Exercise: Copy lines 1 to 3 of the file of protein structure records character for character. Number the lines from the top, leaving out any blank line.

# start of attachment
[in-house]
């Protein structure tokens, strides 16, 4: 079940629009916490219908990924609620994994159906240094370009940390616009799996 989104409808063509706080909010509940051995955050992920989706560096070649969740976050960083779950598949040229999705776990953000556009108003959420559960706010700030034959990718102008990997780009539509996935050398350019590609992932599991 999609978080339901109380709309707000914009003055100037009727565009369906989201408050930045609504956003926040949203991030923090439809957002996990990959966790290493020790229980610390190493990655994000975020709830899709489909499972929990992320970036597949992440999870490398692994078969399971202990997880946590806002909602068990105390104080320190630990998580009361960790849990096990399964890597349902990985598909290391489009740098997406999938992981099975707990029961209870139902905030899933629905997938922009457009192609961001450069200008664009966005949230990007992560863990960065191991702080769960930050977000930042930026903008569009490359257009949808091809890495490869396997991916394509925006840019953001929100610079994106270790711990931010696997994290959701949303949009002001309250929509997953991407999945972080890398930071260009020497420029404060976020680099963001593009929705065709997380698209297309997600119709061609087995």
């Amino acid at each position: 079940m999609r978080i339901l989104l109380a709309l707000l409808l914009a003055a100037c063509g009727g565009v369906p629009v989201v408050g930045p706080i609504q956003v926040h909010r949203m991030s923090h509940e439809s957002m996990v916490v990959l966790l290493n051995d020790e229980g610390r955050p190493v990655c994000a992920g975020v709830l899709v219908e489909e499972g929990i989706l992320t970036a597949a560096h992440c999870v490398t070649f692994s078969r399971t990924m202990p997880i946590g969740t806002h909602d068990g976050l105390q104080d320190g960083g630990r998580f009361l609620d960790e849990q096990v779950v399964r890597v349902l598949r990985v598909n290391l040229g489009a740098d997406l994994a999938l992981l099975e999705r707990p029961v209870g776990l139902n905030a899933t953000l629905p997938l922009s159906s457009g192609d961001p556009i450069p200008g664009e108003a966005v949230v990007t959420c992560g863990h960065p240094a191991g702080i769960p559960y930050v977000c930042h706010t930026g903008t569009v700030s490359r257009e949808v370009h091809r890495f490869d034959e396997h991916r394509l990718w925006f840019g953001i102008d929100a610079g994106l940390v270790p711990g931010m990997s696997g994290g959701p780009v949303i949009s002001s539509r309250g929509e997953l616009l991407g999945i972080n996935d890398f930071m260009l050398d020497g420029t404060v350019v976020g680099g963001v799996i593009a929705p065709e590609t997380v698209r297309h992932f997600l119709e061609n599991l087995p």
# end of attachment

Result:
[in-house]
């Protein structure tokens, strides 16, 4: 079940629009916490219908990924609620994994159906240094370009940390616009799996 989104409808063509706080909010509940051995955050992920989706560096070649969740976050960083779950598949040229999705776990953000556009108003959420559960706010700030034959990718102008990997780009539509996935050398350019590609992932599991 999609978080339901109380709309707000914009003055100037009727565009369906989201408050930045609504956003926040949203991030923090439809957002996990990959966790290493020790229980610390190493990655994000975020709830899709489909499972929990992320970036597949992440999870490398692994078969399971202990997880946590806002909602068990105390104080320190630990998580009361960790849990096990399964890597349902990985598909290391489009740098997406999938992981099975707990029961209870139902905030899933629905997938922009457009192609961001450069200008664009966005949230990007992560863990960065191991702080769960930050977000930042930026903008569009490359257009949808091809890495490869396997991916394509925006840019953001929100610079994106270790711990931010696997994290959701949303949009002001309250929509997953991407999945972080890398930071260009020497420029404060976020680099963001593009929705065709997380698209297309997600119709061609087995």
């Amino acid at each position: 079940m999609r978080i339901l989104l109380a709309l707000l409808l914009a003055a100037c063509g009727g565009v369906p629009v989201v408050g930045p706080i609504q956003v926040h909010r949203m991030s923090h509940e439809s957002m996990v916490v990959l966790l290493n051995d020790e229980g610390r955050p190493v990655c994000a992920g975020v709830l899709v219908e489909e499972g929990i989706l992320t970036a597949a560096h992440c999870v490398t070649f692994s078969r399971t990924m202990p997880i946590g969740t806002h909602d068990g976050l105390q104080d320190g960083g630990r998580f009361l609620d960790e849990q096990v779950v399964r890597v349902l598949r990985v598909n290391l040229g489009a740098d997406l994994a999938l992981l099975e999705r707990p029961v209870g776990l139902n905030a899933t953000l629905p997938l922009s159906s457009g192609d961001p556009i450069p200008g664009e108003a966005v949230v990007t959420c992560g863990h960065p240094a191991g702080i769960p559960y930050v977000c930042h706010t930026g903008t569009v700030s490359r257009e949808v370009h091809r890495f490869d034959e396997h991916r394509l990718w925006f840019g953001i102008d929100a610079g994106l940390v270790p711990g931010m990997s696997g994290g959701p780009v949303i949009s002001s539509r309250g929509e997953l616009l991407g999945i972080n996935d890398f930071m260009l050398d020497g420029t404060v350019v976020g680099g963001v799996i593009a929705p065709e590609t997380v698209r297309h992932f997600l119709e061609n599991l087995p």